It is hard to believe the cardiology community missed it for so long—and at so much expense.
Dr Richard Fogel is the president of the Heart Rhythm Society. He pulled me aside during the American College of Cardiology (ACC) 2015 Scientific Sessions to say the LEGACY trial is the most important study of this meeting. "It changes the entire approach to patients with AF . . . And you can quote me on that," he said.
You could see the look of epiphany on his face. Dr Fogel went on. "Let me put my clinician's hat on for a second," he said. "Maybe instead of talking about drugs or ablation, I should tell my patients with AF about weight loss."
The LEGACY trial provides something that is increasingly rare at medical meetings. That is, it causes a change in an approach to patients with a common disease. The key word here is approach. LEGACY was not just about a treatment. It does far more. It gets us closer to understanding AF. And when we understand a malady, we are better able to help people.
LEGACY investigators analyzed consecutive patients who presented to the Adelaide University hospital electrophysiology service. Their hypothesis was that weight loss, if sustained and linear (not fluctuating), would reduce AF burden. They were also interested in the long-term effects of weight loss on cardiovascular risk factors such as blood pressure, diabetes, lipids, left atrial (LA) volume, and inflammation.
The primary end point was AF burden. The secondary outcomes were measures of cardiac structure, CV risk factors, and inflammation. The trial included 355 patients with body-mass index (BMI) >27; researchers separated them into three groups based on the amount of weight loss—those with >10% weight loss (n=135), 3% to 9% weight loss (n=103), and <3% weight loss (n=117). The groups were similar in baseline characteristics.
Recall that in Adelaide, all overweight and obese patients with AF are encouraged to be seen in a separate physician-led goal-directed clinic for weight loss and risk-factor treatment.
Here are nine summary statements of the results (see full coverage here):
Sustained weight lost associated with a dose-dependent reduction in AF burden.
Patients with long-term weight loss were six times more likely to be free of AF.
Nearly half (46%) of overweight patients who lost 10% of their body weight were AF-free without drugs or ablation.
Weight loss also benefited patients who were treated with medications and/or ablation (similar to the ARREST-AF trial).
Patients with linear (gradual and steady) weight loss did better than those whose weight fluctuated.
Participation in a separate goal-directed, physician-led weight-loss clinic increased the odds of durable weight loss and decreased the likelihood of weight fluctuation.
Weight loss induced favorable structural remodeling. LA volume and CRP levels were lower in the group with >10% weight loss.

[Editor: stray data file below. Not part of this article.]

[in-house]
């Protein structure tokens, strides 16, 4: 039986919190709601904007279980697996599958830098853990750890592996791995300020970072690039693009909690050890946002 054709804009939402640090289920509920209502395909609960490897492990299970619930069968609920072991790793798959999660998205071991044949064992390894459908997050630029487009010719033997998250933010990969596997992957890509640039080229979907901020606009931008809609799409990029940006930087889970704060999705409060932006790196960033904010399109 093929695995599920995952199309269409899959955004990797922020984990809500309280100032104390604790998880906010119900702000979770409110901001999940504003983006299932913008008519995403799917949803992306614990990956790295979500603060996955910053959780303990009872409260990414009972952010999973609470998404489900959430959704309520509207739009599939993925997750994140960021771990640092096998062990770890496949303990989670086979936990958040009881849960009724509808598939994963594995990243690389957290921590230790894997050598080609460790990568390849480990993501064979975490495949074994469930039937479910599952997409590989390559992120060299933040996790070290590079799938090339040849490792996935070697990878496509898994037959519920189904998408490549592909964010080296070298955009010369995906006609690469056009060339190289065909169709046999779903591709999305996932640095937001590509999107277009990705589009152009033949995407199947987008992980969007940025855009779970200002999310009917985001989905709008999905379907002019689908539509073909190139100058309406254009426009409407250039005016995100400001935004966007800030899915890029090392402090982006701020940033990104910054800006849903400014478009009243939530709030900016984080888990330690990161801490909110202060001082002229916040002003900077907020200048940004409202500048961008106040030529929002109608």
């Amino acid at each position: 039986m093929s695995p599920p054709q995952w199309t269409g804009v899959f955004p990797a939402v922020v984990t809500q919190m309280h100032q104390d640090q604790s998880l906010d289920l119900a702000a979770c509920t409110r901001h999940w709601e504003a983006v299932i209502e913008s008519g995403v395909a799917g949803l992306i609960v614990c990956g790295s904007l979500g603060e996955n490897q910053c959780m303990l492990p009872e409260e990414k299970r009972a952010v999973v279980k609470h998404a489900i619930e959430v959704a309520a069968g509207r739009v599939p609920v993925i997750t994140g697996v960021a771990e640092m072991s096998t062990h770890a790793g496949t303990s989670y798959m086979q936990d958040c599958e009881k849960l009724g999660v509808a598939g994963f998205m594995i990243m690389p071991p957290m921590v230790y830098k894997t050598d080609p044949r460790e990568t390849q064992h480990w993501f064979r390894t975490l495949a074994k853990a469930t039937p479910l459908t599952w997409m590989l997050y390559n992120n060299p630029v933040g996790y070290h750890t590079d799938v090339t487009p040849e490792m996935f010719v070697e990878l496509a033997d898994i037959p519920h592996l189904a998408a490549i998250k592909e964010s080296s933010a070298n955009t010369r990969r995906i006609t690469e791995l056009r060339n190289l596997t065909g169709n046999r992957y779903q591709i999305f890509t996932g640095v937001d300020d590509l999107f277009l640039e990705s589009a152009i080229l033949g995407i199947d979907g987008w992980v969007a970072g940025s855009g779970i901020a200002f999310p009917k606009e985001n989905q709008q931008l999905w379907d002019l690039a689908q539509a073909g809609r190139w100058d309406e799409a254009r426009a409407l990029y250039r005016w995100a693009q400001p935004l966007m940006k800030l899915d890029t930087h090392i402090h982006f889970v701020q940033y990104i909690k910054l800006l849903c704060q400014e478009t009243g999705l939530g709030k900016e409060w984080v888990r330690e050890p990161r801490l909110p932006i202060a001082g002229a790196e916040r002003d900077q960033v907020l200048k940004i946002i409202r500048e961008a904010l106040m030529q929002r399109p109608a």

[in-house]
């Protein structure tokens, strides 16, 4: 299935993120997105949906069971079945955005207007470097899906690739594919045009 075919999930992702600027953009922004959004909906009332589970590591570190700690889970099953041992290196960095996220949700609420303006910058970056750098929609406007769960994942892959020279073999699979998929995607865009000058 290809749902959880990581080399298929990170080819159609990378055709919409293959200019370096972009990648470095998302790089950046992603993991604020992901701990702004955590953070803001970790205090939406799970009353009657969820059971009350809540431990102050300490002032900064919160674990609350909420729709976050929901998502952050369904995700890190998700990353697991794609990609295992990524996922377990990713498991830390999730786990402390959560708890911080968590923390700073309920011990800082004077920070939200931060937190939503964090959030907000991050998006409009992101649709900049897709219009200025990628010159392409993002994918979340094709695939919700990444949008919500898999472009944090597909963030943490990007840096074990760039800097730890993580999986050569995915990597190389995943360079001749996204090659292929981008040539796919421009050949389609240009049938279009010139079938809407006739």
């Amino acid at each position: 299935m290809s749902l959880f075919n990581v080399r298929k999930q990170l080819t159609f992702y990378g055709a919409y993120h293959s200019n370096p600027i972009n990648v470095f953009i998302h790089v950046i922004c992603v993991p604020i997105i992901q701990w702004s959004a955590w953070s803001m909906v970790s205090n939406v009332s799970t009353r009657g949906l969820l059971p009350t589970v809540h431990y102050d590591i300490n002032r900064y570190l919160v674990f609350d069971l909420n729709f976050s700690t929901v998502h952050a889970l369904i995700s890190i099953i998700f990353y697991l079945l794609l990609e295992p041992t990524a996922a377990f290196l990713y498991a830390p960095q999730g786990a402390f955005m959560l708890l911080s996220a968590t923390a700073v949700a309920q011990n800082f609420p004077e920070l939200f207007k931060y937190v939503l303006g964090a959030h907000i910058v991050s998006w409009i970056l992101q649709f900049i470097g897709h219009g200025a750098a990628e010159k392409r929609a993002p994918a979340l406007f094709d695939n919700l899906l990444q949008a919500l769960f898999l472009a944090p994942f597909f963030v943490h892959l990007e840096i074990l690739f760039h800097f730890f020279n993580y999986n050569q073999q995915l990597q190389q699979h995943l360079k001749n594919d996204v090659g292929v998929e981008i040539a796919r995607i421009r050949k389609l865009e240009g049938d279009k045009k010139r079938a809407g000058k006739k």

Durable weight loss resulted in marked improvement in blood pressure—with less medication. (That is not a typo. BP improved with fewer pills.)
Weight loss lowered the number of patients with HbA1c>7 and decreased insulin and LDL levels.
I had the pleasure of interviewing senior researcher Dr Prash Sanders after the late-breaking trial presentation. Here are highlights of our chat.
Can you explain the role of the physician-led clinic?
"This is important," Sanders said. It is separate from the electrophysiology clinic. In this encounter, patients meet with a doctor who focuses only on weight loss and risk factors. The other key is that patients are given achievable goals and a plan. Patients are not just told to lose 20 kg.
And here is something I had not heard before: This is not a fancy clinic. There are no waterfalls or soft music. It is just one patient and one doctor in a simple room with no props. Two people working together toward an achievable goal.
What did you learn about the durability of weight loss?
Two-thirds of patients who lost >10% of their BMI maintained the loss. But again, Sanders emphasized the value of the separate clinic. Of the patients who sustained >10% weight loss, 85% of them were enrolled in the clinic, while only two of 18 patients who did not lose weight were in the clinic. The clinic provides the support and tools that patients need to maintain healthy living.
What about the decreased benefit in patients with weight fluctuation?
This was a notable finding, because it points to the need for continued follow-up and support. We must keep patients engaged in the process of healthy living. If they lose weight and then gain it back, they don't benefit as much.
What do the changes in cardiac structure tell you?
Sanders said the reduction in LA volume and decrease in CRP with weight parallel their findings in animal studies. These structural changes provide a biologic link or mechanism as to how weight loss decreases AF burden. Less atrial stretch means less dilation, fibrosis, and electrical delay. And these things make the atria less likely to fibrillate.
How should these findings change our approach to patients with AF?
A strategy to address risk factors in patients with AF is not extra. It should be part of the process. Sanders used the word team when it comes to the care of patients with AF. This team includes cardiologists, generalists, nurse practitioners, and most important, the patient.
What do you say to the legions of caregivers in North America who say this cannot be done? Or we cannot afford team AF care?
Dr Sanders answer was simple. "How we can afford not to do it?"
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Cite this: How Can We Afford Not to Pay Attention to LEGACY? - Medscape - Mar 17, 2015.